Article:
top button
Flag Notify
    Connect to us
      Site Registration

Site Registration

collecting variable assignments through settrace

0 votes

I'm writing a custom profiler that uses sys.settrace. I was wondering if there was any way of tracing the assignments of variables inside a function as its executed, without looking at locals() at every single line and comparing them to see if anything has changed.

Sort of like xdebug's collect_assignments parameter in PHP.

posted Jun 18, 2013 by anonymous

Share this question
Facebook Share Button Twitter Share Button LinkedIn Share Button

1 Answer

+1 vote

The stdlib has an obscure module bdb (basic debugger) that is used in both pdb (python debugger) and idlelib.Debugger. The latter can display global and local variable names. I do not know if it does anything other than rereading globals() and locals(). It only works with a file loaded in the editor, so it potentially could read source lines to looks for name binding statements (=, def, class, import) and determine the names just bound. On the other hand, re-reading is probably fast enough for human interaction.

My impression from another issue is that traceing causes the locals dict to be updated with each line, so you do not actually have to have to call locals() with each line. However, that would mean you have to make copies to compare.

answer Jun 18, 2013 by anonymous
Similar Questions
+1 vote

My code has this structure:

class Example(wx.Frame,listmix.ColumnSorterMixin):
 def __init__(self,parent):


 def InitUI(self): 

when a button is clicked this function is called and i take the self.id_number which is a number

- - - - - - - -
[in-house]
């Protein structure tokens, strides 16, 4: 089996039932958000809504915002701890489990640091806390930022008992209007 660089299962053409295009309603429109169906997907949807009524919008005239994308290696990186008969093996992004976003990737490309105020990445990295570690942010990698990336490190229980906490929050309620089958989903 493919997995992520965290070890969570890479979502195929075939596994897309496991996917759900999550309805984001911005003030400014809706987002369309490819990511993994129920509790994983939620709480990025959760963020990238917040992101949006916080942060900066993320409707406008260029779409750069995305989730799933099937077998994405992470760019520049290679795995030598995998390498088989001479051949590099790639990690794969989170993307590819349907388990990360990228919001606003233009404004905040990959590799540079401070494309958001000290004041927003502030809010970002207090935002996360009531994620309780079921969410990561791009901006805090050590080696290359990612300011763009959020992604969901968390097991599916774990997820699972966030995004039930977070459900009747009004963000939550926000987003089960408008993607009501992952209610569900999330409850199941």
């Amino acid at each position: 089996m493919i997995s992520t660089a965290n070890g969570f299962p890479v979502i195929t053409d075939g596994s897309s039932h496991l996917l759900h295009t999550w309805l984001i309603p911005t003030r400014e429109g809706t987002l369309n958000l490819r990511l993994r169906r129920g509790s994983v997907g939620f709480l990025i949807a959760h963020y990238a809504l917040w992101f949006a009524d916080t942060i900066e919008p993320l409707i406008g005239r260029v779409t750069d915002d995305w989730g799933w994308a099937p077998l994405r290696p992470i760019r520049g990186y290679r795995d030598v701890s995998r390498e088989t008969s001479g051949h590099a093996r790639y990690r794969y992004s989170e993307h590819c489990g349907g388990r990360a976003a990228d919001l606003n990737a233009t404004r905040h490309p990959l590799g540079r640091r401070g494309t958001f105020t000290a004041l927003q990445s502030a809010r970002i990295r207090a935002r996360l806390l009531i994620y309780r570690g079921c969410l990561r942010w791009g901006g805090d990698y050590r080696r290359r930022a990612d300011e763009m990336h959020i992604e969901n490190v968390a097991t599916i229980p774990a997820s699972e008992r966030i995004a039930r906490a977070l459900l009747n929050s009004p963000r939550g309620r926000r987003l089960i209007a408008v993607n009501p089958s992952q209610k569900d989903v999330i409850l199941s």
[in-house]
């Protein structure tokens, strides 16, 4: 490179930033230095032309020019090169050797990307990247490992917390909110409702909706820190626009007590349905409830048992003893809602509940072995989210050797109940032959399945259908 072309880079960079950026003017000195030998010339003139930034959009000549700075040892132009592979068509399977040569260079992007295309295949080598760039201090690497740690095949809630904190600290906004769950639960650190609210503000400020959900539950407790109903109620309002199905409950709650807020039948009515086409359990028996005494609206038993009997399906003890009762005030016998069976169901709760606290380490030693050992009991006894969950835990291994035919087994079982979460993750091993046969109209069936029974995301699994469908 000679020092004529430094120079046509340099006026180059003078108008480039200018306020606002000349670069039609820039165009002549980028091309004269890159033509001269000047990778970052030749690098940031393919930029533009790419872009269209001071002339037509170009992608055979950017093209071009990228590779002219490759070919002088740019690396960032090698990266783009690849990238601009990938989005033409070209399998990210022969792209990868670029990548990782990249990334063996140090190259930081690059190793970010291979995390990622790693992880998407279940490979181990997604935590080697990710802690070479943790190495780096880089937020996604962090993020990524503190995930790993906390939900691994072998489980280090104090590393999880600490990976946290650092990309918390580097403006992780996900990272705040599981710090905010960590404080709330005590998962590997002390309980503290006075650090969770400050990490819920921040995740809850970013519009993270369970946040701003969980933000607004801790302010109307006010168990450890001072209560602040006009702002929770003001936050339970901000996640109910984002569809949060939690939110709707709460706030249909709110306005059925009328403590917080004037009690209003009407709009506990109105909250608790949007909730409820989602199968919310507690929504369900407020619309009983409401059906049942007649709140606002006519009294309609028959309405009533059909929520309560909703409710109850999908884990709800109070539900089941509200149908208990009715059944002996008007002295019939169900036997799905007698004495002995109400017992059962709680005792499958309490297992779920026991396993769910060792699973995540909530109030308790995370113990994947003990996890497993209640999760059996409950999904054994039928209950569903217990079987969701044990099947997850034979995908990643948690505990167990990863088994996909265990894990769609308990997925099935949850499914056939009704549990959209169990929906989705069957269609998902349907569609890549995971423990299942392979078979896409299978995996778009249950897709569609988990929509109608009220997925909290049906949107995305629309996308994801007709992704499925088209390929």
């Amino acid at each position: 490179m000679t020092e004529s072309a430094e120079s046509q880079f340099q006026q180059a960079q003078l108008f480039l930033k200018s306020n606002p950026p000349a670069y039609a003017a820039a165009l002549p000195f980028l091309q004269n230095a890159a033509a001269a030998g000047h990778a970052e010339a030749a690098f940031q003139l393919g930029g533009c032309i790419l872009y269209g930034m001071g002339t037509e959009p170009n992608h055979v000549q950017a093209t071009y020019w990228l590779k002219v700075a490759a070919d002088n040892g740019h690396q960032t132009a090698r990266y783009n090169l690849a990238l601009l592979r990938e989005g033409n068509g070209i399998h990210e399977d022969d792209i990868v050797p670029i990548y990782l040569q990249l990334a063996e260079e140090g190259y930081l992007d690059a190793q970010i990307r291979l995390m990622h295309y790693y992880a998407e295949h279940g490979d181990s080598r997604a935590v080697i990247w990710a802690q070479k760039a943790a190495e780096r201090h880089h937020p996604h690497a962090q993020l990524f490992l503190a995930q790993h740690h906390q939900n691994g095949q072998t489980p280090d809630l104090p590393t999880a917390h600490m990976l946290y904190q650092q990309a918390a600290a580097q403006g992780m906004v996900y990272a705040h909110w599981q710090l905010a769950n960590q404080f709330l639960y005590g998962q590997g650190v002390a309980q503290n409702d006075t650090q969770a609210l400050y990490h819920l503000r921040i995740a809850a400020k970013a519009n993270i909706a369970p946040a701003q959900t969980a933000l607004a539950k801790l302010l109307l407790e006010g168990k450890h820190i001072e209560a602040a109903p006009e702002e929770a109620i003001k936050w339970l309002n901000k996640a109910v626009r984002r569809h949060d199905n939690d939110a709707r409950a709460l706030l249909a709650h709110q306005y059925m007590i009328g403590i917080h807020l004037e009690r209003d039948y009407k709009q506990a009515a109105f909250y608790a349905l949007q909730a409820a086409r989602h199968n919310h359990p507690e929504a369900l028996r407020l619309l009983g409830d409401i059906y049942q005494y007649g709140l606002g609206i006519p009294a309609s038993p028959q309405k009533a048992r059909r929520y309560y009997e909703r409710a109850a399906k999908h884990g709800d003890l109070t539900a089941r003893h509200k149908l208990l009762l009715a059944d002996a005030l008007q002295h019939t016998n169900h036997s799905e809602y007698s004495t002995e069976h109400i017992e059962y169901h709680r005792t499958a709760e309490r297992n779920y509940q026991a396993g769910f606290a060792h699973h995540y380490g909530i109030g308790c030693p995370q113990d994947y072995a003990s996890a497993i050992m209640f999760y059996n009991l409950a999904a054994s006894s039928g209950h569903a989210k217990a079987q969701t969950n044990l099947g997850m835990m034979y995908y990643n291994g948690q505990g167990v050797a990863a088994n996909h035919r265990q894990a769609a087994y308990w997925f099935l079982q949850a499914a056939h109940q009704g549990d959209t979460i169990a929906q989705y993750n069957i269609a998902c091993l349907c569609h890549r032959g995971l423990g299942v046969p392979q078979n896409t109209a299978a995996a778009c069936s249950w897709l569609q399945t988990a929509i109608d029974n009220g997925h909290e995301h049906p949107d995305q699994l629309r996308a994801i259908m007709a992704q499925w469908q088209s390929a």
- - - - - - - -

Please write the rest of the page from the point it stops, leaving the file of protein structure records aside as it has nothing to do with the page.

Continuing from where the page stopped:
def OnB(self, event):
 self.id_number = self.text_ctrl_number.GetValue()
 aa = latitude[int(self.id_number)]
 bb = longitude[int(self.id_number)]

I want to pass the variables aa and bb to a different script called application. This script by calling it with import, automatically pop up a window. I need by clicking the button that is linked with OnB definition to pop up the window from the other script as it does when i am running it alone and display lets say for example the variables aa and bb, how can I do it

0 votes

I've been using the settrace function to write a tracer for my program, which is working great except that it doesn't seem to work for built-in functions, like open('filename.txt'). This doesn't seem to be documented, so I'm not sure if I'm doing something wrong or that's the expected behavior.

If settrace's behavior in this regard is fixed, is there any way to trace calls to open()? I don't want to use Linux's strace, as it'll run for whole program (not just the part I want) and won't show my python line numbers/file names, etc. The other option I considered was monkey-patching the open function through a wrapper, like:

def wrapped_open(*arg,**kw):
 print 'open called'
 f =*arg,**kw)
 return f
open = wrapped_open

but that seemed very brittle to me. Could someone suggest a better way of doing this?

+1 vote

To loop though an iterator one usually uses a higher-level construct such as a 'for' loop. However, if you want to step through it manually you can do so with next(iter).

I expected the same functionality with the new 'asynchronous iterator' in Python 3.5, but I cannot find it.

I can achieve the desired result by calling 'await aiter.__anext__()', but this is clunky.

Am I missing something?

+2 votes

I know basic of python and I have an xml file created from csv which has three attributes "category", "definition" and "definition description". I want to parse through xml file and identify actors, constraints, principal from the text.

However, I am not sure what is the best way to go. Any suggestion?

+2 votes

I need to search through a directory of text files for a string. Here is a short program I made in the past to search through a single text file for a line of text.

How can I modify the code to search through a directory of files that have different filenames, but the same extension?

fname = raw_input("Enter file name: ") #"*.txt"
fh = open(fname)
lst = list()
for line in fh:
for out in biglst:
 if out not in final:
print (final)